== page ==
Corporate Governance and Ethics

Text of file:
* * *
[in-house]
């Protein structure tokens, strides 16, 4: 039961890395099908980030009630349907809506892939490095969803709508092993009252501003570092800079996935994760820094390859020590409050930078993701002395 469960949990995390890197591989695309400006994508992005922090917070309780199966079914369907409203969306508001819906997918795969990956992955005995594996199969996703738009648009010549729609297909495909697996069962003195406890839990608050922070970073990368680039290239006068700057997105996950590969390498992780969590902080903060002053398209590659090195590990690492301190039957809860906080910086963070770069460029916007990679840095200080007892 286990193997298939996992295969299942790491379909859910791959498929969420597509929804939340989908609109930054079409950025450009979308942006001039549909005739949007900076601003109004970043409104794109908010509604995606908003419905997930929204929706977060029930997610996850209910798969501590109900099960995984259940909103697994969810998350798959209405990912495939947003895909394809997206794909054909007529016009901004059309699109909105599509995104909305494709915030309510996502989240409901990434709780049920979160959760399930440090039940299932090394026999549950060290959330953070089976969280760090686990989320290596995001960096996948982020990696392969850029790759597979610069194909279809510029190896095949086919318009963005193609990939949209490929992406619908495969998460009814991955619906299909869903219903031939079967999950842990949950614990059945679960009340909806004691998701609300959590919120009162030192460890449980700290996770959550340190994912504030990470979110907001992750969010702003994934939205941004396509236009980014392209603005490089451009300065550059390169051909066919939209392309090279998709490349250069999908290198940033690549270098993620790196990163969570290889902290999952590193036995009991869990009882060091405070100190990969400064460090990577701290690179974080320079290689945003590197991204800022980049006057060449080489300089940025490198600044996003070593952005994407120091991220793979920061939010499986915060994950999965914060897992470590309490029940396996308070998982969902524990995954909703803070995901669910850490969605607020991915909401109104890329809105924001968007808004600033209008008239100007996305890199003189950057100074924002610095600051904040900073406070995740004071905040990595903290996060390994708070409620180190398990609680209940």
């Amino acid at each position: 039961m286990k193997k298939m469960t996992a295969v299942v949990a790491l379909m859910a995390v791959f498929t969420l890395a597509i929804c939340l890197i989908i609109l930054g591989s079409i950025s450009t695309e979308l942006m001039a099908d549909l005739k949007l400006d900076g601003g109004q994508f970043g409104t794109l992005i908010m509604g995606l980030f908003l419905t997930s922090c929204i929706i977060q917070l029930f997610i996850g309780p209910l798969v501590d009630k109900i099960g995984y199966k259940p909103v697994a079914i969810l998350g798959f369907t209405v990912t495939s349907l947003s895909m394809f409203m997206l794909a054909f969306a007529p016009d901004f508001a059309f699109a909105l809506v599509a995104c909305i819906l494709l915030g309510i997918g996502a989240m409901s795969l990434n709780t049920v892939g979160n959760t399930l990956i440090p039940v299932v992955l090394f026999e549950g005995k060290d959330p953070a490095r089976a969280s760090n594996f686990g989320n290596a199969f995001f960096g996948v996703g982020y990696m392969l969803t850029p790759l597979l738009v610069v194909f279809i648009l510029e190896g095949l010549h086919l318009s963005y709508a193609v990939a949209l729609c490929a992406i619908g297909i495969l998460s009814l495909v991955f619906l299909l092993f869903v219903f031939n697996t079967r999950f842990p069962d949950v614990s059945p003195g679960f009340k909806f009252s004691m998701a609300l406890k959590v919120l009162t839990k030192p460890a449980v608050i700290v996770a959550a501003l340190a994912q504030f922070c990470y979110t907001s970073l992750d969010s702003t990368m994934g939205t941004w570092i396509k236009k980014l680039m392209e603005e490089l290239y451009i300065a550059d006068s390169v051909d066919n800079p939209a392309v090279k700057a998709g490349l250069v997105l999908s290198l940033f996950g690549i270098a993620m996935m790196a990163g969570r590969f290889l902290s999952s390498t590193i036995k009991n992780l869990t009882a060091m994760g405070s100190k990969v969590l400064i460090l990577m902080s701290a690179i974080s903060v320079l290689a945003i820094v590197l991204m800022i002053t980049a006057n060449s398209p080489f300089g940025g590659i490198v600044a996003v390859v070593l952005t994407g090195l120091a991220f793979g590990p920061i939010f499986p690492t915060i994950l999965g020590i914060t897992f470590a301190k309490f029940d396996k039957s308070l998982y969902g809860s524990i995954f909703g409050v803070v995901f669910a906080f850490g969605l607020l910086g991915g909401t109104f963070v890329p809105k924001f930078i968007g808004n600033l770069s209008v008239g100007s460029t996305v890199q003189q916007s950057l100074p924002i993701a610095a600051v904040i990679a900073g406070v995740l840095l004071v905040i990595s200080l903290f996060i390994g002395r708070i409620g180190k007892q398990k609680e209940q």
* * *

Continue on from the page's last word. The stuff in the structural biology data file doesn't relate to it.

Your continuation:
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“In the next century, a company will stand or fall on its values,” Robert Hass, CEO of Levi Strauss was quoted to have said. I have sometimes used this quote to begin one of my lectures on corporate governance, saying that this statement has been validated by the humongous scandals and failures in the West – Enron, the mother of all f…k-ups, Worldcom, Tyco, even one of the big 5 accounting firms, Andersen, etc. in 2000, and repeated in 2008 with Lehman Brothers, Bear Stearns, AIG, US housing giants Fannie Mae and Freddie Mac, not the mention the big banks…all of whom had to bailed out (with the exception of Lehman) with taxpayers money. What indeed were the values espoused by these companies?In discussing what corporate governance is about, I usually short-cut it by taking each of the elements in a definition I found very useful, that given by former World Bank President, James D. Wolfensohn: “Corporate governance is about promoting fairness, transparency, and accountability.” Transposing the letters to make an easy acronym, FAT, I have also added another letter to make FATE, with E representing Ethics.Of course it could be said that observing FAT really means that underlying it all is the observance of E. If a company observes fairness, accountability, and transparency, then underlying it all, it must be ethical. FAT after all means that a good company assures that its shareholders are treated equitably, promotes long term value, and balances its profit motive with prudentially protecting its investments. FAT also means that in the relationships among the three important groups in a company – the shareholders, directors and management – each is accountable to the other, with the Board being accountable to the shareholders who own the company, and the Board being responsible for the actions of management which it appoints to implement its strategic and policy decisions. FAT also means that the Board ensures timely and accurate disclosure of all material matters, including material foreseeable risks, and requires a system of monitoring and reporting based on accepted standards of adequate disclosure.So why add E for Ethics? My point in adding E is that because it is “understood” it tends to be taken for granted. And there are indeed specific nuances to observing ethical behavior in companies, as led by the Board, which, in the usual corporate governance mantra, sets “the tone at the top.” Hence an ethical Board will make sure its Management performs its daily tasks ethically, and shareholders have a right to expect such ethical behavior from those to whom they have entrusted their money. Was this ethical behavior observed by Enron? By Andersen? When these two – company and external auditor – had such a cosy, incestuous relationship? How about AIG, who first thing they did with the government money infused to bail it out, paid scandalous bonuses to their top executives as shareholders watched in horror at what was happening to a company they trusted? …